Alaska Journal of Commerce
By: Elwood Brehmer
Beginning Jan. 1 it will be a little more expensive for most companies to move fuel and cement across the docks at the Anchorage port.
That’s because the Anchorage Assembly approved new tariffs on the commodities on Dec. 17. While the import charges are regularly updated to account for inflation and operational costs at the port — renamed the Port of Alaska in 2017 — the latest tariff hike is significantly greater than normal in order to help fund construction of a new, roughly $200 million petroleum and cement terminal, or PCT.
The new PCT will be the first construction of new dock facilities at the aging port since 2010 when severe damage to installed sheet pile was discovered and the original port expansion project was halted. That project spent roughly $300 million of public money but left little to show for it.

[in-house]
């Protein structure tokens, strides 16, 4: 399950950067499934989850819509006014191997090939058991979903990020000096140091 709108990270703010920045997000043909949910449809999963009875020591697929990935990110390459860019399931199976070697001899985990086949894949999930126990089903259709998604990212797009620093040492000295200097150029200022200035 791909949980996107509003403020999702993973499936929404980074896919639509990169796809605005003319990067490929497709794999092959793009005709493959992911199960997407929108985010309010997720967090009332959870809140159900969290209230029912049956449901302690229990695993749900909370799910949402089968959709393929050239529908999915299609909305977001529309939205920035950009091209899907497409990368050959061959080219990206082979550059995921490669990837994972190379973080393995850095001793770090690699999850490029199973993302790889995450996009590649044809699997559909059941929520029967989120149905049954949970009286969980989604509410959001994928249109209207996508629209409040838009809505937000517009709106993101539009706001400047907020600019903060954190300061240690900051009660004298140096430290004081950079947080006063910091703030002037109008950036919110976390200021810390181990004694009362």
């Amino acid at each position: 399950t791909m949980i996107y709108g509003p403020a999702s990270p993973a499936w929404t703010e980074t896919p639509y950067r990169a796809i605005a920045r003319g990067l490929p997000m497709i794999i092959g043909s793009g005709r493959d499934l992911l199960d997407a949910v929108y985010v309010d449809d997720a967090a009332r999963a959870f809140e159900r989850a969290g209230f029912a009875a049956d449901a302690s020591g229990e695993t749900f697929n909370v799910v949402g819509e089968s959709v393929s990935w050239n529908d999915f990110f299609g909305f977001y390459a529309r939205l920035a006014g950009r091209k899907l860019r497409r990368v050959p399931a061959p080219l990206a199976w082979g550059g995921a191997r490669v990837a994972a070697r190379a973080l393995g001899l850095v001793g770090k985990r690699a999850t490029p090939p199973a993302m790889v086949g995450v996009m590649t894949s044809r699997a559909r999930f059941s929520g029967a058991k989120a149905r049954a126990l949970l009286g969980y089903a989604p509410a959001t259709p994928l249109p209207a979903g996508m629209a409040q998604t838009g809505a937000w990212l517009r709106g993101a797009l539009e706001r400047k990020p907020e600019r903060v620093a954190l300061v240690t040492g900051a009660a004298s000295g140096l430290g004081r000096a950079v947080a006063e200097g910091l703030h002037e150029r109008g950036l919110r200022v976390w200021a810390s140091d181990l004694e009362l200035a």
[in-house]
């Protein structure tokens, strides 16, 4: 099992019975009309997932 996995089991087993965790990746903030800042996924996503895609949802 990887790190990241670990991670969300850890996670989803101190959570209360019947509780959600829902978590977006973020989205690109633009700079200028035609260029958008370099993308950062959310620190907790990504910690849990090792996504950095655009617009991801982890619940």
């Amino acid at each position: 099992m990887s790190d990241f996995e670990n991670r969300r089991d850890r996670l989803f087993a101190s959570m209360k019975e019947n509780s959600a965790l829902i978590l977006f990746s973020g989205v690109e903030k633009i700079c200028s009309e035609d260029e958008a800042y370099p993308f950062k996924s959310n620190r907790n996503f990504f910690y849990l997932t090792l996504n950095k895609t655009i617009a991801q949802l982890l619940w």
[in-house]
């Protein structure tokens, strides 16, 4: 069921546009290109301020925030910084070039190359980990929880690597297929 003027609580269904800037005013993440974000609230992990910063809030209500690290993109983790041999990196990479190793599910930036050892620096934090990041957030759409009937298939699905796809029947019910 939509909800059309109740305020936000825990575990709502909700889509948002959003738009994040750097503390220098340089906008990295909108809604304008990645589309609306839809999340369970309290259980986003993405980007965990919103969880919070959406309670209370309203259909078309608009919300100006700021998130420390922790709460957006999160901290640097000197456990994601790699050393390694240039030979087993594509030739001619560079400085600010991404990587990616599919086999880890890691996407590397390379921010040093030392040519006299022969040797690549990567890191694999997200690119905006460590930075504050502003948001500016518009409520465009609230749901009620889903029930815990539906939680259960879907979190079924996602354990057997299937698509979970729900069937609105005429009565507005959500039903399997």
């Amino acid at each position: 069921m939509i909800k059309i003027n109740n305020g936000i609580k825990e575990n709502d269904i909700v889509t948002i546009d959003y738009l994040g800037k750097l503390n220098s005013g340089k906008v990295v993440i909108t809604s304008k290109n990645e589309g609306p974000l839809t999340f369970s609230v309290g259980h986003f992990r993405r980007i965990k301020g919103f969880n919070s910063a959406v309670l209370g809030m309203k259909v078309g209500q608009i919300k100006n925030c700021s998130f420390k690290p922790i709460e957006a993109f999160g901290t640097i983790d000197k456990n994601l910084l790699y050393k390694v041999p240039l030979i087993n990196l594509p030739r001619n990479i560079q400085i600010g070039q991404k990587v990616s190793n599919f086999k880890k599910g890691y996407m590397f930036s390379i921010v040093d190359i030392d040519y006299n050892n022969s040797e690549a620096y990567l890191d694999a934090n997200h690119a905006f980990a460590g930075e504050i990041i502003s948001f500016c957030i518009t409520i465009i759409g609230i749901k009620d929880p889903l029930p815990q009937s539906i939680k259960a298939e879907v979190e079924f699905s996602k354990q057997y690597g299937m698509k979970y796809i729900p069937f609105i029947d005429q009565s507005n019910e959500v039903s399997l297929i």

No one disputes that the badly corroded docks at the port need to be overhauled or replaced, but representatives from fuel and cement companies that use the port have consistently argued against immediate major tariff increases throughout the nearly yearlong debate on the issue. They insisted changes should not be made to tariff rates until a construction and funding plan was again in place for the overall port modernization project, not just the PCT.